Water conservation is good for everyone! Print Article Font Size

10thAve_FlowerGarden.JPGThough we have been seeing some much-needed rain in the forecast lately, being Water Smart is important for everyone.

Golden’s water use is at its highest in the spring and summer, and lawn watering is a large contributor to this increased use. By being conscientious about our watering, residents can lessen the impact on the local water supply and distribution, and on the environment.

Restrictions are put in place through a local bylaw so that people may water their lawns at appropriate times. Watering outside of the hottest part of the day results in more effective watering during this seasonal peak demand period.

Residents should only water from 4 a.m. to 10 a.m. and from 7 p.m. to 10 p.m. Odd numbered addresses are permitted to water on odd days while even numbered addresses may water on even days. Automatic irrigation systems should be set to water between 12 a.m. and 6 a.m.

Hand watering of plants using a hose with a working spring-loaded shut-off nozzle or a hand-held container is allowed at any time.

It behoves everybody to be water conscious to ensure that we maintain our reservoir storage for fire protection purposes. In addition, since 100 per cent of Golden’s water is pumped from groundwater, if we are pumping more, we end up paying more for power. So conserving our resources is a good thing!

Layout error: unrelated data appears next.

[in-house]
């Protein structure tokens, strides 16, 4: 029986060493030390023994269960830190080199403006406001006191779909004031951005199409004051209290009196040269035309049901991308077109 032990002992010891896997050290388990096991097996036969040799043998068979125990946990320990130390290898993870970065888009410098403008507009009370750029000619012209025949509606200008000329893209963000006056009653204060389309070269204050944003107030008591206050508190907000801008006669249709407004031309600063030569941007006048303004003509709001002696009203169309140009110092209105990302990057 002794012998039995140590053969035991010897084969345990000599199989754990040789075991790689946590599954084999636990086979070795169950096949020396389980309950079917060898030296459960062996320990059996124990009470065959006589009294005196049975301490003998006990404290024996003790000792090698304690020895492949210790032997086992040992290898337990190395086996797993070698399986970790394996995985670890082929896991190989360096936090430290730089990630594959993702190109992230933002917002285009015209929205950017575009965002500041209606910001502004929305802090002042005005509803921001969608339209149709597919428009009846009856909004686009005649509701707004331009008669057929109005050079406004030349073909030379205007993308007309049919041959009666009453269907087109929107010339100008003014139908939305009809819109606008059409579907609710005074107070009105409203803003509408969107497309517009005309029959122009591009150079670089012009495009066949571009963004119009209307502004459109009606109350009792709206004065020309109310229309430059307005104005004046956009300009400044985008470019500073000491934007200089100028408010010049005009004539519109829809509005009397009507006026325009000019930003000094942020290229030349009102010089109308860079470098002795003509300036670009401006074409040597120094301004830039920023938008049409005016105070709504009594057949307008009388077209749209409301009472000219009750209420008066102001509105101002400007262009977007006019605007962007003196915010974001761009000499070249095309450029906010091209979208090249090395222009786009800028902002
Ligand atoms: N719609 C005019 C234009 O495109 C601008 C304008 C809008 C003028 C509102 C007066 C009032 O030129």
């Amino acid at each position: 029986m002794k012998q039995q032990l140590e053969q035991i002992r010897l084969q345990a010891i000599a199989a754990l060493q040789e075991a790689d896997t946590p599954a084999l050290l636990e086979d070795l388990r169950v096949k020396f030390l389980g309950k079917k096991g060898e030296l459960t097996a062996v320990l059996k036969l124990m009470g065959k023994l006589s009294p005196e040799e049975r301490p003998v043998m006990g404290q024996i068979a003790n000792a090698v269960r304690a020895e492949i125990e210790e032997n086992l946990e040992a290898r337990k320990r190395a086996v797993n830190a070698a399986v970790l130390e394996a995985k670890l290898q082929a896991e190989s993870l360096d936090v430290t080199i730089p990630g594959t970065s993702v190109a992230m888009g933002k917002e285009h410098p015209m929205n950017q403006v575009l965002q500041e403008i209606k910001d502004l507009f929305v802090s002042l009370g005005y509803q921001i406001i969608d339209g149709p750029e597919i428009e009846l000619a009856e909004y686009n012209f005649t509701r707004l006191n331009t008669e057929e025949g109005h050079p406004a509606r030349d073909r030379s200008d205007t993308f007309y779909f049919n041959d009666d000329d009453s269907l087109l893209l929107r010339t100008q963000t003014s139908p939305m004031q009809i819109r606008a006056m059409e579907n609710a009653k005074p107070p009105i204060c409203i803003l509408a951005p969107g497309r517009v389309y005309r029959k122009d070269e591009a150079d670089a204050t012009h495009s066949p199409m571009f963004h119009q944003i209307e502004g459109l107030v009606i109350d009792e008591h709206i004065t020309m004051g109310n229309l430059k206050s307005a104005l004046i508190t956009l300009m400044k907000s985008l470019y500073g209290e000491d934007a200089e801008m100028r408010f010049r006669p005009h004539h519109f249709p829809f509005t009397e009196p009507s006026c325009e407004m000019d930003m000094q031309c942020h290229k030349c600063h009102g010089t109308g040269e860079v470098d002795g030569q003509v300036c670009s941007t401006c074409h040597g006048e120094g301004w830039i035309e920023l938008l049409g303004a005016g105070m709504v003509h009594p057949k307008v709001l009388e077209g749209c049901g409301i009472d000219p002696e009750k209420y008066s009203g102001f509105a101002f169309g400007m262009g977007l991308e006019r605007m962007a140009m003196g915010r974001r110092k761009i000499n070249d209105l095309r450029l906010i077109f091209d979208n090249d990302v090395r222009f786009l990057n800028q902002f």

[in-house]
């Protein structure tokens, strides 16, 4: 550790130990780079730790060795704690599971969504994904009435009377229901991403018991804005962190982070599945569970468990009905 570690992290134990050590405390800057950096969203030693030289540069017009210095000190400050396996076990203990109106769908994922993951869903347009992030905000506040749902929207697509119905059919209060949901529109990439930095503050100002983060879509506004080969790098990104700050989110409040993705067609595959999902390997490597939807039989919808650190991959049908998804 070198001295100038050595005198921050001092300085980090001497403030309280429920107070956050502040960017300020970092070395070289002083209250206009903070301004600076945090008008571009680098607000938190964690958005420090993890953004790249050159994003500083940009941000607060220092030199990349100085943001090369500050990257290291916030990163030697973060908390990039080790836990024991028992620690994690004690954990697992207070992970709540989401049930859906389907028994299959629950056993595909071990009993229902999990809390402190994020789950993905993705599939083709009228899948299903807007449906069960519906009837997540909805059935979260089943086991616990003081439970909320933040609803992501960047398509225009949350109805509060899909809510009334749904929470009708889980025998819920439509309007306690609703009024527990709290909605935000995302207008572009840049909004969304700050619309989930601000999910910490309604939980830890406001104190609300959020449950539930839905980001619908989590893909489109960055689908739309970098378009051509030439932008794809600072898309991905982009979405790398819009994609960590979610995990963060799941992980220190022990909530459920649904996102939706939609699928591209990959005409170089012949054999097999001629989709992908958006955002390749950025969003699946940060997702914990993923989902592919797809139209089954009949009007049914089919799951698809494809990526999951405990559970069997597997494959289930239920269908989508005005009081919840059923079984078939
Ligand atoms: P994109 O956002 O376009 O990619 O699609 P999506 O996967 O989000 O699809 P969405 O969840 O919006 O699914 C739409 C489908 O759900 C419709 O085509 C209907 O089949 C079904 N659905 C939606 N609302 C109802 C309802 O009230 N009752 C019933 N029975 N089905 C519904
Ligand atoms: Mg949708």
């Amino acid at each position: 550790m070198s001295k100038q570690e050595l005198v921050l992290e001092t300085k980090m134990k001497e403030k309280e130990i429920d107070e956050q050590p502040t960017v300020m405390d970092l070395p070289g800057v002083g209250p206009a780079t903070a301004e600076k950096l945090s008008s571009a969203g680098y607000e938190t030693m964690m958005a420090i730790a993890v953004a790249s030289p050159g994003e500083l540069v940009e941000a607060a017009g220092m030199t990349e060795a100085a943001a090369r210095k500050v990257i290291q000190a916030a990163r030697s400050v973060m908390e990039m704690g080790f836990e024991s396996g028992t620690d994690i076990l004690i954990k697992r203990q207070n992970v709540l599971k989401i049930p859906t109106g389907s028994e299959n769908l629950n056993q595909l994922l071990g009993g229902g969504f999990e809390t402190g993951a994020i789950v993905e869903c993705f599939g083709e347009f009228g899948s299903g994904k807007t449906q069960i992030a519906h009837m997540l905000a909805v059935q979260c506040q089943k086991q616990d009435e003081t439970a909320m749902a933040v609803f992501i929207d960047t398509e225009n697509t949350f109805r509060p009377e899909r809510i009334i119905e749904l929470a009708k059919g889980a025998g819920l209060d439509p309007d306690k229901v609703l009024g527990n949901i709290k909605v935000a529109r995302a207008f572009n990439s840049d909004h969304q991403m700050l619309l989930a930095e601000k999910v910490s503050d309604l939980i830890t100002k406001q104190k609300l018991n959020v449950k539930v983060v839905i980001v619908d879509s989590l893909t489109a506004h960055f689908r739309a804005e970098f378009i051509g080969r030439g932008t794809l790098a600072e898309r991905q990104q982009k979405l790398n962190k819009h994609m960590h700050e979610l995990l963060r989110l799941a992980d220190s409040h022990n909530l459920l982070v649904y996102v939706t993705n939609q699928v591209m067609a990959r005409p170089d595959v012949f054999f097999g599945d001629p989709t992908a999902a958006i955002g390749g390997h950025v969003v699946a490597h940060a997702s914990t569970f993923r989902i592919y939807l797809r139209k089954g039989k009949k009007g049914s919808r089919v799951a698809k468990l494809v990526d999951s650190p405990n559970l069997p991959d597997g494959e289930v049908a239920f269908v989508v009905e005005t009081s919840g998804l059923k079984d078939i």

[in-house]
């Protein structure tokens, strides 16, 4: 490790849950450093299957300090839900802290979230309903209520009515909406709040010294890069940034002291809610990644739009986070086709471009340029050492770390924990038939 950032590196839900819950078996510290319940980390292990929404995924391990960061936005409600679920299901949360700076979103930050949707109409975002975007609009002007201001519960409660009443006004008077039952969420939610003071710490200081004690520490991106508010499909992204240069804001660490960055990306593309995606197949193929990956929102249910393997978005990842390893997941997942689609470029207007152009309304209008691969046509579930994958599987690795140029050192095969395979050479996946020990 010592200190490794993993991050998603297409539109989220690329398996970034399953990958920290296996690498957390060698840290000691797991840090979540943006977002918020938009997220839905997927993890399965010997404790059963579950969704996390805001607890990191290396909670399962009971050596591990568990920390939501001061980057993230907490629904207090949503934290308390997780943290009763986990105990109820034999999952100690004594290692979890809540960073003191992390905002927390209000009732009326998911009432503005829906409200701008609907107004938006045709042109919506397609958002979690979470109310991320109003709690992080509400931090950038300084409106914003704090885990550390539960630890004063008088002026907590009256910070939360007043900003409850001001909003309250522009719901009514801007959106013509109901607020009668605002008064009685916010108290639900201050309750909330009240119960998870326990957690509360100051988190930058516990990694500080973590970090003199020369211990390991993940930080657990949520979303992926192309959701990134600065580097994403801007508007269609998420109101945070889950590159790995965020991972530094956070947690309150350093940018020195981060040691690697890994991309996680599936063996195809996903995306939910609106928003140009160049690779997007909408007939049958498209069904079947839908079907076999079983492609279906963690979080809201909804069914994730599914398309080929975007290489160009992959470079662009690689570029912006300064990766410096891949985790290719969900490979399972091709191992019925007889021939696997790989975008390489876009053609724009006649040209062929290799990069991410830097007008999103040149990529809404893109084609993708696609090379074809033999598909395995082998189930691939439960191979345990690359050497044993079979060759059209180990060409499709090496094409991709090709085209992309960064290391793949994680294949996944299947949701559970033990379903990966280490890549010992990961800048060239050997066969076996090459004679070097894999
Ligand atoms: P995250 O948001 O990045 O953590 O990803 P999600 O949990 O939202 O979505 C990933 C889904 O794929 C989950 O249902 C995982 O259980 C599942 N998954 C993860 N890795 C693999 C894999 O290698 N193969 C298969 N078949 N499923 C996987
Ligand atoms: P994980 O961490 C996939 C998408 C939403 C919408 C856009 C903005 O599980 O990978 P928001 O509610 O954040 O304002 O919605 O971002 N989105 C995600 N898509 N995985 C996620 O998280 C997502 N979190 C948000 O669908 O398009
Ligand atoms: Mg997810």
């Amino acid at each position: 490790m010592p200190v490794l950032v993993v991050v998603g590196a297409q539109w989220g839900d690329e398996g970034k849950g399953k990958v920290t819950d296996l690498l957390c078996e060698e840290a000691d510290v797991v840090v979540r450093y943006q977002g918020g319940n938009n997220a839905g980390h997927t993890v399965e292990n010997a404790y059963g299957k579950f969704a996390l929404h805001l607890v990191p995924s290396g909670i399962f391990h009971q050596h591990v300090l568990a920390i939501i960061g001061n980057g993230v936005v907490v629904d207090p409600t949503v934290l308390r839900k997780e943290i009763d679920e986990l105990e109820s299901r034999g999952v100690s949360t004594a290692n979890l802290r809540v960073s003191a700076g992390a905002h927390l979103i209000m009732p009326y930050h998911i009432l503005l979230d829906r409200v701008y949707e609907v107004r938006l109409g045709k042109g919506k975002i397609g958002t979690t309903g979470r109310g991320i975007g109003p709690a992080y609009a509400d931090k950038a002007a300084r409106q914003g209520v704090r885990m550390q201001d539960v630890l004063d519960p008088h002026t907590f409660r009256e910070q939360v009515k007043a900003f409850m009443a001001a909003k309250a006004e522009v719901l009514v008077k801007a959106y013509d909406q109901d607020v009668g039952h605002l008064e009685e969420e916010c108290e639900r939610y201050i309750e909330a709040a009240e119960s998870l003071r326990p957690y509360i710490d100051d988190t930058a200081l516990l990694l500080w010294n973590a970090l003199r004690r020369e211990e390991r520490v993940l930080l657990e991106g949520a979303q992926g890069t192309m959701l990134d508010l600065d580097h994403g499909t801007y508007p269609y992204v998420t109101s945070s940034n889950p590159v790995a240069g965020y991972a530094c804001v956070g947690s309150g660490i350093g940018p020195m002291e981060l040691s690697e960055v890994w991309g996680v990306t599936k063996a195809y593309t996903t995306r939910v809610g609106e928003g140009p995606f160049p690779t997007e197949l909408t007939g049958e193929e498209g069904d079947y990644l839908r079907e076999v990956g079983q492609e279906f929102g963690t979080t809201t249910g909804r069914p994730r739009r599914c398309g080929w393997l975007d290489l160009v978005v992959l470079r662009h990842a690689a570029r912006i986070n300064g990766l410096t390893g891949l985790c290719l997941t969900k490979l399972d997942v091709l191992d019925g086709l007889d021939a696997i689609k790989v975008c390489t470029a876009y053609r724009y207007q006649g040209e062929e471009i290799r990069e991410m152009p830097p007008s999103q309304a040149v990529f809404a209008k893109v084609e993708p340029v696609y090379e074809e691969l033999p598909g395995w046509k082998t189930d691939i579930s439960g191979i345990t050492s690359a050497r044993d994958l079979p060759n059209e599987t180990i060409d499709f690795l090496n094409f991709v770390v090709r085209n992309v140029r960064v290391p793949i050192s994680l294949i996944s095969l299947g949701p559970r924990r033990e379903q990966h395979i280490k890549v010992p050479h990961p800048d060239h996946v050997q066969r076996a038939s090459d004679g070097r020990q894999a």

Columbia Basin Trust’s Water Smart information, www.cbt.org, suggests these 10 ways to conserve water outdoors:

  • Use a Hose Timer - A hose timer or rain sensor can significantly reduce the amount of water you use.

  • Let Grass Grow - Taller grass shades new growth and reduces evaporation.

  • Say No to Nitrogen - High-nitrogen fertilizers need a lot of water in order for them to work, and they only temporarily stimulate new growth.

  • Say Yes to Organics - In place of nitrogen, top-dressing lawns annually with compost or high-quality topsoil to improve its water-holding capacity.

  • Use Grass Clippings - Grass clippings are a valuable organic source of nutrients, especially nitrogen, so leave them on the lawn.

  • Aerate - Aerating removes cores of soil and turf from the lawn, allowing water, nutrients and oxygen to penetrate the soil.

  • Avoid Evaporation - When a sprinkler is set to cover a large area, up to half the water could be lost to evaporation before it even hits the ground.

  • Mulch - Mulch acts as a protective cover around plants. It keeps soil cool and moist and discourages weed growth. Organic mulches such as straw, leaf, bark or wood chips work best. Avoid rocks as they retain heat, increasing the need for water.

  • Reduce Turf Areas - Replace water-thirsty grass with decking or mulched gardens of drought-tolerant plants.

  • Plant Wisely - Group plants according to their watering needs. Consider plant species that are indigenous to the area. They have adapted to local climate conditions and require little water to grow.

For more ideas on conserving water, visit cbt.org.